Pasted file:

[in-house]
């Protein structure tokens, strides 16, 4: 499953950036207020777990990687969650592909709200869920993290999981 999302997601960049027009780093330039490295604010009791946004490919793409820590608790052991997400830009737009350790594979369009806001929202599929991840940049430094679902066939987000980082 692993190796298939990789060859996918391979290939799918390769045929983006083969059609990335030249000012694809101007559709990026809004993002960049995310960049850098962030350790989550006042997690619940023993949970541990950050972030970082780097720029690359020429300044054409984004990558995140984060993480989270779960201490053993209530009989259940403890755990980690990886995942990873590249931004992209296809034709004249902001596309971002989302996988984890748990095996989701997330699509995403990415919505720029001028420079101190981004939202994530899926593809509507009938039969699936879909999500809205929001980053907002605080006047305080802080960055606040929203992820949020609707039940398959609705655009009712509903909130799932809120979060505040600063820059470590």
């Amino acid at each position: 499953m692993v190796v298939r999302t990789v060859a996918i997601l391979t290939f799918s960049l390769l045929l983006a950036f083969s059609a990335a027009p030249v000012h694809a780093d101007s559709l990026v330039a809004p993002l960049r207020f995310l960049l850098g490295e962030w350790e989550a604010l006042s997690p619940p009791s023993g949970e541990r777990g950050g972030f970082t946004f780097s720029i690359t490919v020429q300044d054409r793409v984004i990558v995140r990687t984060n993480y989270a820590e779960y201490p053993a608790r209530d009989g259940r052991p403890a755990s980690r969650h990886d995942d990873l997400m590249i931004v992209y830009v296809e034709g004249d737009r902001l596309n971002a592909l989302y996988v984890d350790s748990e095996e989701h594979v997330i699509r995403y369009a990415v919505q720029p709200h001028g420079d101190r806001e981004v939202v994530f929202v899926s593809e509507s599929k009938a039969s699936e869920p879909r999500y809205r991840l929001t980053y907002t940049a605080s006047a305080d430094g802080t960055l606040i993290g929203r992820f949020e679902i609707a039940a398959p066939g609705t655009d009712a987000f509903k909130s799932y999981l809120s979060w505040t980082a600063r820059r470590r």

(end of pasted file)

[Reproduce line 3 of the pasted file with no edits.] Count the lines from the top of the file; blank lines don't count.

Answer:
């Amino acid at each position: 499953m692993v190796v298939r999302t990789v060859a996918i997601l391979t290939f799918s960049l390769l045929l983006a950036f083969s059609a990335a027009p030249v000012h694809a780093d101007s559709l990026v330039a809004p993002l960049r207020f995310l960049l850098g490295e962030w350790e989550a604010l006042s997690p619940p009791s023993g949970e541990r777990g950050g972030f970082t946004f780097s720029i690359t490919v020429q300044d054409r793409v984004i990558v995140r990687t984060n993480y989270a820590e779960y201490p053993a608790r209530d009989g259940r052991p403890a755990s980690r969650h990886d995942d990873l997400m590249i931004v992209y830009v296809e034709g004249d737009r902001l596309n971002a592909l989302y996988v984890d350790s748990e095996e989701h594979v997330i699509r995403y369009a990415v919505q720029p709200h001028g420079d101190r806001e981004v939202v994530f929202v899926s593809e509507s599929k009938a039969s699936e869920p879909r999500y809205r991840l929001t980053y907002t940049a605080s006047a305080d430094g802080t960055l606040i993290g929203r992820f949020e679902i609707a039940a398959p066939g609705t655009d009712a987000f509903k909130s799932y999981l809120s979060w505040t980082a600063r820059r470590r």